The pronounced eye cavities, horizontally cut mouth, and the deep carving that created the legs of this Mezcala figure are some of the features that distinguish this work along with the high vertical cut indicating the legs, which nearly reaches the work’s subtly shaped arms. These features have all been carved here from green stone and were probably created during the early to middle periods of the Mezcala-Chontal tradition. The use of the handle of the celt for the head and the blade for the remaining parts of the body is significantly connected with the Mezcala tradition of carvers; some scholars argue that the Chontal would later invert this when creating their figures.
A great deal remains unknown about Mezcala-Chontal traditions originating in what is now the Mexican state of Guerrero due to a lack of archaeological excavation and analysis. However, interest in such extraordinary abstract forms has been generated over the past few decades and scholars are now beginning to glean more knowledge about these remarkable traditions and their context within the broader Mesoamerican world.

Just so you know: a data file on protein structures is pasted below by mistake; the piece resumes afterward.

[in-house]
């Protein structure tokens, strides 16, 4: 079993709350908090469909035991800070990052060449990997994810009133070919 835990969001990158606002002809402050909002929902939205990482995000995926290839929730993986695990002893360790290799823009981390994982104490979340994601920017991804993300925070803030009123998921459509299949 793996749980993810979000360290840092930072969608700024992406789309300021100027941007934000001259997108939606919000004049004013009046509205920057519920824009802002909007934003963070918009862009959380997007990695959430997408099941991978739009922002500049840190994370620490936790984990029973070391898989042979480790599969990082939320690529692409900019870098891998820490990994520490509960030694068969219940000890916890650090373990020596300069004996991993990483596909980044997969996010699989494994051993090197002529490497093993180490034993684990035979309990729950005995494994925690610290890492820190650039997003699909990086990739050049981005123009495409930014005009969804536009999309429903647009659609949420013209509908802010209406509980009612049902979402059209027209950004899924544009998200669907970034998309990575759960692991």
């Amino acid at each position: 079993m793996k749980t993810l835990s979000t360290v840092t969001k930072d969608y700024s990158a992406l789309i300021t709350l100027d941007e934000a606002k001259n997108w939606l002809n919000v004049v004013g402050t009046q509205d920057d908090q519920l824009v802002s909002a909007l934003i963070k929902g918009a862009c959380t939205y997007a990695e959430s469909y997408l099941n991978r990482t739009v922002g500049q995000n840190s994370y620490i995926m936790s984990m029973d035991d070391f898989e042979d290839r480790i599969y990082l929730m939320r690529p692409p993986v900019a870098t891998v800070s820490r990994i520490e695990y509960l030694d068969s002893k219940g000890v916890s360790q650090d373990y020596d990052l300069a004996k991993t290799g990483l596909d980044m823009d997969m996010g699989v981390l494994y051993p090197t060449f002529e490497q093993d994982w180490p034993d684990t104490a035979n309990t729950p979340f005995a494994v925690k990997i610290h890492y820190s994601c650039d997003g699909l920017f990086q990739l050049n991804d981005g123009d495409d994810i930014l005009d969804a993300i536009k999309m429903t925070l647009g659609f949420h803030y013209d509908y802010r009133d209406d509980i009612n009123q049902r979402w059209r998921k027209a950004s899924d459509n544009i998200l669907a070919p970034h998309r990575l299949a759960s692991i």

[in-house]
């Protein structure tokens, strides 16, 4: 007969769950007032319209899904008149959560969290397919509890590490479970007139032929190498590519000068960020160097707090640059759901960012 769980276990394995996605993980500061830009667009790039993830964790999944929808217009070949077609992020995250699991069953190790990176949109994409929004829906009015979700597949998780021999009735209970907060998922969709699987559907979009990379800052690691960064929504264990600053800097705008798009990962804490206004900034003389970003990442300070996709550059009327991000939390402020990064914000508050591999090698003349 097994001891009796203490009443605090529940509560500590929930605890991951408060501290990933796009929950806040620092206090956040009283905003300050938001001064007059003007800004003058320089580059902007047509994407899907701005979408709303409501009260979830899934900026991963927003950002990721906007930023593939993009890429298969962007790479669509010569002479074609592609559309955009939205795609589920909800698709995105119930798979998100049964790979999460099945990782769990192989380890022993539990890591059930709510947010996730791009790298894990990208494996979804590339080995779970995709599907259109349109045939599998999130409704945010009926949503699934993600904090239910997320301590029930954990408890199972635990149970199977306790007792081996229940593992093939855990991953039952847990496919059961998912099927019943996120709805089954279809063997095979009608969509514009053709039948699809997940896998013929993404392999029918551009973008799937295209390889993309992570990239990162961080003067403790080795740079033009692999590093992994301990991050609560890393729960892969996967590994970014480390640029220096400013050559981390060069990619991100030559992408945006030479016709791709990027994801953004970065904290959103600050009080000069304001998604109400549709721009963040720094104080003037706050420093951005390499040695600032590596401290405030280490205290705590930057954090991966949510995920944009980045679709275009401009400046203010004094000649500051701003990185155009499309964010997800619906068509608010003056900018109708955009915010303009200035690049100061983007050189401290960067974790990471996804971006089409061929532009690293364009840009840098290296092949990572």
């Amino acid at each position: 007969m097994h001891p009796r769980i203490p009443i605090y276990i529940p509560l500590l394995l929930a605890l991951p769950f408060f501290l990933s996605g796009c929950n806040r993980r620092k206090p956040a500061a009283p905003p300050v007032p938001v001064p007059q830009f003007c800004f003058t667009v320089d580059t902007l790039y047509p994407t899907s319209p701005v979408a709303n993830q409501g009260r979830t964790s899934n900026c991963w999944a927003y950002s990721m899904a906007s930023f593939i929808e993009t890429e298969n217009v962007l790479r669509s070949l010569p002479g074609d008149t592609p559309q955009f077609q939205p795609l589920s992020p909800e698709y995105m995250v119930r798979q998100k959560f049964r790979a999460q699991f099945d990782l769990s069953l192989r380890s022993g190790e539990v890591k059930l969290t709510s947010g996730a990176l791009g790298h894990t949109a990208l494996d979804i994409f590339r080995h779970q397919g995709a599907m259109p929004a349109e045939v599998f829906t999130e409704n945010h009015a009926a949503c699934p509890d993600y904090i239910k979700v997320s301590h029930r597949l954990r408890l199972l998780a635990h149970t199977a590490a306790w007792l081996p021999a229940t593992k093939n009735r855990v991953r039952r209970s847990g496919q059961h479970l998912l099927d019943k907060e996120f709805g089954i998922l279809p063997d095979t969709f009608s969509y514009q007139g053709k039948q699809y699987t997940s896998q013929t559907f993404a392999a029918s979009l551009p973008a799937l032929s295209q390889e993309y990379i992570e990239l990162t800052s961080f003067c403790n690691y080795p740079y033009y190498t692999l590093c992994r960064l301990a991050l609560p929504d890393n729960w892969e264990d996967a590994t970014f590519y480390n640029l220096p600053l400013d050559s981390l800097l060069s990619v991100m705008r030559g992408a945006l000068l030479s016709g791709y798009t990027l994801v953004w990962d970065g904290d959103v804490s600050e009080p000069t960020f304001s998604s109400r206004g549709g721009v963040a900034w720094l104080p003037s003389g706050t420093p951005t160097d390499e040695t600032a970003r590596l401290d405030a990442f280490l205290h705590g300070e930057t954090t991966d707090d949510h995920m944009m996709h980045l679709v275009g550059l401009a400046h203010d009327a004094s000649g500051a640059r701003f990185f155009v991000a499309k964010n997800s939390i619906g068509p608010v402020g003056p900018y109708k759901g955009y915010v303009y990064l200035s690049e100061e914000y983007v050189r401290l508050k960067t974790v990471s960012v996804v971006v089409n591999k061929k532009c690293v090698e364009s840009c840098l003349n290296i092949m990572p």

William Schneider, Carlsbad, CA;
The Jan T. and Marica Vilcek Collection, 2005-2010;
Gift to The Vilcek Foundation, 2010;
Rodrigo Prieto receives the Vilcek Prize in Filmmaking for his virtuosity and versatility—the sheer excellence and inventiveness of his work across styles and genres—and his central role in creating some of contemporary cinema’s most indelible works.
Juan Pablo González receives the Vilcek Prize for Creative Promise in Filmmaking for the artistic rigor and deep emotional engagement that he brings to his immersive and intimate explorations of his hometown in rural Mexico.
Fabián Von Hauske Valtierra receives the Vilcek Prize for Creative Promise in Culinary Arts for combining diverse, international culinary influences into a singular voice that is ambitious, experimental, and accessible.
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